Another exercise post: this one about rest

file_000-52A common mistake that nearly everyone I know has made when getting into exercise is doing it too much. Being motivated and wanting to make progress quickly is something we all go through. I wanted to hit the road every day when I started running again, but this time, I let my brain override my overwhelming desire to get out there every day and I sat out every other day. This turned out to be the single most important key to my success in being able to continue running without injury for my first three months of running.

How I started back into running

The only plan I had was for 30 minutes of nonstop running. I didn’t care about my pace or speed: just shuffled along for 30 minutes. Looking back, it was a laughably slow pace, but I did it; I made it all the way through without stopping.

I continued by increasing my pace every time until I started noticing that the distances I was running were creeping up. I hit two miles, then two and a half, then three… and I was up to four and a half when I got sick and had to stop running for nearly two weeks.

That two week break was hell for me. There’s no other way to put it. I wanted to get out there so badly to run. I had time to think about what was compelling me to go, and I think it came down to the following:

  1. I had begun to enjoy running. It was something I was looking forward to every other day, and not being able to do it actually made me feel anxious.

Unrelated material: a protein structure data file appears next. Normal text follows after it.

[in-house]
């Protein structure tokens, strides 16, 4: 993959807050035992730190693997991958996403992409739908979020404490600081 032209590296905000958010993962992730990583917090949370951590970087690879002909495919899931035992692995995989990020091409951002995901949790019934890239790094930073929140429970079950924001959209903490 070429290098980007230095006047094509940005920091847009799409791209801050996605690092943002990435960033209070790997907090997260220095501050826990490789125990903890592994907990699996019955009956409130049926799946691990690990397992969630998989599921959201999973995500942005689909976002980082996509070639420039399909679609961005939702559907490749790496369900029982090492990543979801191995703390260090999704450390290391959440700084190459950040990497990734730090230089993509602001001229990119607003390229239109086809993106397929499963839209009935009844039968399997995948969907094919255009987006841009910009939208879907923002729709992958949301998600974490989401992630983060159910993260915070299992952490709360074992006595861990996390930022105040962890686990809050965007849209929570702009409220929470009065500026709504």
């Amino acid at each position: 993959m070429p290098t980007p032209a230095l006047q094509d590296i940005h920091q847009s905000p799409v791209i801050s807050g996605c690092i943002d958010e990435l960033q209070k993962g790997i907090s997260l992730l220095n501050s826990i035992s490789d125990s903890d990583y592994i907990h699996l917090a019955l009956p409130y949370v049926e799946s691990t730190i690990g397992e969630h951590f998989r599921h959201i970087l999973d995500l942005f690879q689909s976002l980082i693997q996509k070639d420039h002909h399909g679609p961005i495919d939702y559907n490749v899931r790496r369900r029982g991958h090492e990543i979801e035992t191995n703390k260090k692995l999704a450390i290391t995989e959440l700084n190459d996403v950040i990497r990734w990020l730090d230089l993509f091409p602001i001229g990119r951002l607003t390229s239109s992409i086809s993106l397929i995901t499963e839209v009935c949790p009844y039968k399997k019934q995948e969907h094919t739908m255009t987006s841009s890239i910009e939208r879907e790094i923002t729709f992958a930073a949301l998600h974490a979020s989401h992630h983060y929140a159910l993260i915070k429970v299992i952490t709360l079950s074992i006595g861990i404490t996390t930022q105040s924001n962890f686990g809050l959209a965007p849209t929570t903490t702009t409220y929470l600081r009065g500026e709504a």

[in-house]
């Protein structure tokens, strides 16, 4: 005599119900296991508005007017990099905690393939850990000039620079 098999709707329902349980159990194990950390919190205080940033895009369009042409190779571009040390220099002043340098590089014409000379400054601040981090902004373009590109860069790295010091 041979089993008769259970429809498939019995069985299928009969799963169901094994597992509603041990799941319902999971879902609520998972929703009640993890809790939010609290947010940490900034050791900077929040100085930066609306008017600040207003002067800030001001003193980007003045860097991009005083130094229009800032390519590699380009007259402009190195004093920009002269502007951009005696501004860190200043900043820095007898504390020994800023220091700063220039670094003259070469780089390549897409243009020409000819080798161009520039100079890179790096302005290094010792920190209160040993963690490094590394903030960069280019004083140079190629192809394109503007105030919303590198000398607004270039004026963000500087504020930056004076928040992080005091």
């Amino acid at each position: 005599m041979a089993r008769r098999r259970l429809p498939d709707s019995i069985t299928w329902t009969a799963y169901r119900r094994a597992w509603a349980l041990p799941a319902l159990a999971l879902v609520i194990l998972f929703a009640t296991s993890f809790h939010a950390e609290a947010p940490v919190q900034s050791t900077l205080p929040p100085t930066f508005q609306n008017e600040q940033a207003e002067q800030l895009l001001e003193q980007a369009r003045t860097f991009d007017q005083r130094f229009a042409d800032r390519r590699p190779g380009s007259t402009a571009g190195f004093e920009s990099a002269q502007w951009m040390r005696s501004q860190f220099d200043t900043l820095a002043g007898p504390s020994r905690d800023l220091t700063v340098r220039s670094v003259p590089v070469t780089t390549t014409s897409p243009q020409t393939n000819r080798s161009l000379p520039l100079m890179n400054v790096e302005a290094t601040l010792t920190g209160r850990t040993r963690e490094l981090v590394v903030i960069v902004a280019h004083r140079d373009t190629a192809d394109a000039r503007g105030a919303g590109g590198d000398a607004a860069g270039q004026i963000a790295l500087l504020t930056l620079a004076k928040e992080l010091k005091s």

2. Didn’t want to lose progress. I had been increasing my pace and distance nicely, and I was very proud of the progress I was making. I was feeling good after runs, and sometimes, even during them. I didn’t want to go back to when runs were difficult.
  3. Had a 5k coming up I was training for. I was hoping to be in as good of shape as I possibly could before the run. With the cold hitting me when it did, I was unable to train until a week before the run.

Where I am today with running

Now, I’m back to my regular running. My last run was 3.53 miles at a 10 minute mile pace. It’s not my fastest, but it was comfortable. I will not push myself; I will do as I did before I got sick which is to allow my body to gradually get used to the distance and increase the pace enough to remain comfortable. I’m not competing with myself or in any hurry. I do push enough to keep improving, but I’m not looking to win any races, so I’m allowing my body to make its increases naturally. I am also making sure to take a day off between runs. This seems to be helping so much with regards to the progress I make. By giving my legs time to heal and strengthen, I am better able to get back out and run a little harder each time.

This isn’t a novel concept. It’s what I’ve been taught since I was in the Marines: a run/rest cycle is important to safely build muscle and stamina.It has been working for me for the past three months. I recommend you try it yourself.

Author: PaleoMarine

Former active duty Marine who went from 170 lbs to 312 lbs and decided that he had to change his life or die. He lost 110 lbs in 1 year through Whole30 and adopting the Paleo Diet without doing any exercise at all. Since starting running, he's lost an additional 40 lbs and is comfortably back in the 160 lbs range. He is currently writing a book about his journey and strives to help others lose weight and get healthy without the use of pills, patches, powders, paid programs, or medical procedures.

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